Type to search

ZTE Hauled Back to US Court Over Iran Allegations

A former ZTE research director and a professor at Georgia Tech are charged with conspiring to illegally bring Chinese nationals to the US

Trading in ZTE shares was suspended before markets opened in Shenzhen and Hong Kong on request from the company pending an announcement, after the decision by US District Judge Ed Kinkeade in Texas. File photo: AFP.


ZTE, the Chinese telecom equipment maker, will go back to court on March 14 to face a new accusation it may have violated its probation from its 2017 guilty plea for illegally shipping US technology to Iran.

The possible violation relates to an alleged conspiracy to commit visa fraud, according to a March 4 court filing in a Texas federal court.

An indictment unsealed last March charges a former ZTE research director and a professor at the Georgia Institute of Technology with conspiring to bring Chinese nationals to the US with J-1 visas designed for work and study at institutions like Georgia Tech.

After arriving the Chinese nationals went to work for ZTE in New Jersey, the indictment alleges.

The professor, Gee-Kung Chang, has pleaded not guilty. The status of the ZTE research director, Jianjun Yu, is unclear. ZTE is not charged in the case.

A spokesman for the US attorney in the Northern District of Georgia, where the visa case is pending, declined to comment.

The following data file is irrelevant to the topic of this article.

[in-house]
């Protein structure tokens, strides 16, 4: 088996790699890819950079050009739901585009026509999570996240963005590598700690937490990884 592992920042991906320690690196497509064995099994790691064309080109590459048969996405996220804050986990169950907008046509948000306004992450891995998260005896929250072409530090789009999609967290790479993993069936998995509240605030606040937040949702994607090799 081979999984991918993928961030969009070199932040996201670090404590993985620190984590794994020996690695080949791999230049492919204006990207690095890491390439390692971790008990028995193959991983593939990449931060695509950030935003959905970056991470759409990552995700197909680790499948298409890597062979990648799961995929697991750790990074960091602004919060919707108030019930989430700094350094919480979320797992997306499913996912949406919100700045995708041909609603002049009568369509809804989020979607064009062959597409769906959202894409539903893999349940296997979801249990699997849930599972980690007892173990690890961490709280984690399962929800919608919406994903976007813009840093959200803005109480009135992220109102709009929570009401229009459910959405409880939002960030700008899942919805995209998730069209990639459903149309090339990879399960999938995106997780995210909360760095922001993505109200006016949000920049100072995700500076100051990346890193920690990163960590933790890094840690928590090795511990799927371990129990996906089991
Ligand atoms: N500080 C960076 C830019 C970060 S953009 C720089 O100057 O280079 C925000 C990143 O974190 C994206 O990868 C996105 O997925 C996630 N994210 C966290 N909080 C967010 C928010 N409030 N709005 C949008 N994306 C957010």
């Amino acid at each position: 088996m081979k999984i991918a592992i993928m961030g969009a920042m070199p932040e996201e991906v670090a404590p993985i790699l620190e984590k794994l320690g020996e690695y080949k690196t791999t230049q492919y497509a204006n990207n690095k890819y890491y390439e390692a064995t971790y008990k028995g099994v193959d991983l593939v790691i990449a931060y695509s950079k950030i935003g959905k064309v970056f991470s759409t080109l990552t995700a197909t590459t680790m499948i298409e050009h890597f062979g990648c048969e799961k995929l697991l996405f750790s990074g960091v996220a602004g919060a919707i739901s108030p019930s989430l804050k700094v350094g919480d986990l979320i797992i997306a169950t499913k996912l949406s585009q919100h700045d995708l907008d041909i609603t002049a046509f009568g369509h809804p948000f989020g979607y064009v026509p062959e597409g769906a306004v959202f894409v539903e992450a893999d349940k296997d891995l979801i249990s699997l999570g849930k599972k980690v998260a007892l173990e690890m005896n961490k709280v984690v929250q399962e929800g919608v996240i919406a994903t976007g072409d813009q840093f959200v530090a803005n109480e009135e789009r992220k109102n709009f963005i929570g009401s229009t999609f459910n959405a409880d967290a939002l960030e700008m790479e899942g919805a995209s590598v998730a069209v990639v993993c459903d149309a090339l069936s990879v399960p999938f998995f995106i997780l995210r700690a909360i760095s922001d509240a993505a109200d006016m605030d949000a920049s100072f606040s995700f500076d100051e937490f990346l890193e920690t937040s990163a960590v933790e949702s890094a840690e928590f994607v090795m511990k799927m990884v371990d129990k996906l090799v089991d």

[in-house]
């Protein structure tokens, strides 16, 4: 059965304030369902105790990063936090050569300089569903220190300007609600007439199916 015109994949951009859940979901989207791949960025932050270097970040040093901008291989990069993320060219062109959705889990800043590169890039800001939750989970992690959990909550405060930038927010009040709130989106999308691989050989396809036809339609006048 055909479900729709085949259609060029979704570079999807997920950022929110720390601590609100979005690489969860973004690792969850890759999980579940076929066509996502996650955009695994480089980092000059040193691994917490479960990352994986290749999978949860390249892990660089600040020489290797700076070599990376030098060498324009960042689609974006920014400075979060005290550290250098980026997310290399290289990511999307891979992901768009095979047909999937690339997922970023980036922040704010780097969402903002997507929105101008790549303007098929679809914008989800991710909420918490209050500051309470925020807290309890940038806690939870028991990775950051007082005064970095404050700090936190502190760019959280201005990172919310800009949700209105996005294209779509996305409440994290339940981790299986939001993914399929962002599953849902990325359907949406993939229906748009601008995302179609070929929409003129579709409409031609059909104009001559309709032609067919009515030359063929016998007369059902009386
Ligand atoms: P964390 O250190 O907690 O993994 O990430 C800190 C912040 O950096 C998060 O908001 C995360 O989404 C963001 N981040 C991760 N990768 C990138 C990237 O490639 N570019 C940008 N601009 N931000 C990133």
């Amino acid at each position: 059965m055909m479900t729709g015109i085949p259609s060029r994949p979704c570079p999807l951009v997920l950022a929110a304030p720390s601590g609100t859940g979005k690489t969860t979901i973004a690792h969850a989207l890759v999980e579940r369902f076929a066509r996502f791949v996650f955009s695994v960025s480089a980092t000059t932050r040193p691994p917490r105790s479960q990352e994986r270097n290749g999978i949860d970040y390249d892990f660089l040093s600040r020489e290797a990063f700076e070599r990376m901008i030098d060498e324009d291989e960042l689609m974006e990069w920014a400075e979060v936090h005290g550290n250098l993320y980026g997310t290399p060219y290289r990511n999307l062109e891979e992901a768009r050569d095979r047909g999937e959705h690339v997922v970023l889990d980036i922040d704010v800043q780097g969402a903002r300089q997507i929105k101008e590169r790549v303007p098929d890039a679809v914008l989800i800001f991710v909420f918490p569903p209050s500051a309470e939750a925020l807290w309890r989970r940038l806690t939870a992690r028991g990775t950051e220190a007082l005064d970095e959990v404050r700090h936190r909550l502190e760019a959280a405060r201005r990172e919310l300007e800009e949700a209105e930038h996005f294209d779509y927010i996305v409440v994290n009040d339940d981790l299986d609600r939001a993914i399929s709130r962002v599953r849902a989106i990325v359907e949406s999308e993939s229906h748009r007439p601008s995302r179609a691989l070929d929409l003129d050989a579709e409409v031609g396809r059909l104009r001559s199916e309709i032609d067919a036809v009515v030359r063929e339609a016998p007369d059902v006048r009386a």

A spokesman for the Department of Justice in Washington did not immediately respond to a request for comment. A lawyer for ZTE also did not immediately respond to a request for comment.

If ZTE is found to have violated its probation, the ramifications are unclear. But in the past ZTE has faced massive fines and other penalties for running afoul of US authorities.

ZTE agreed to pay $892 million and pleaded guilty in Texas in 2017 to criminal charges for violating laws that restrict the sale of American-made technology to Iran and North Korea.

A five-year investigation had found ZTE conspired to evade embargoes by buying US components, incorporating them into ZTE equipment and illegally shipping them to Iran.

Investigators also uncovered 283 shipments of telecommunications equipment to North Korea.

At the time, ZTE agreed to three years of probation, a compliance programme and a corporate monitor.

But in 2018, the US commerce department said ZTE lied about disciplining executives tied to the wrongdoing and banned ZTE from doing business with American suppliers.

ZTE paid $1 billion and agreed to change its leadership and cooperate with a second 10-year monitor, among other terms, to get the ban lifted.

The Texas judge also extended the company’s probation from the criminal case and the monitor for another two years until March 22, 2022.


  • Reuters, with additional editing by George Russell



Joe Biden Signs Law To Tighten US Curbs on Huawei, ZTE

US Urged to Cut Off Huawei and ZTE From $1.9 Trillion Rescue Fund

Sweden bans Huawei, ZTE from upcoming 5G networks

George Russell

George Russell is a freelance writer and editor based in Hong Kong who has lived in Asia since 1996. His work has been published in the Financial Times, The Wall Street Journal, Bloomberg, New York Post, Variety, Forbes and the South China Morning Post.


AF China Bond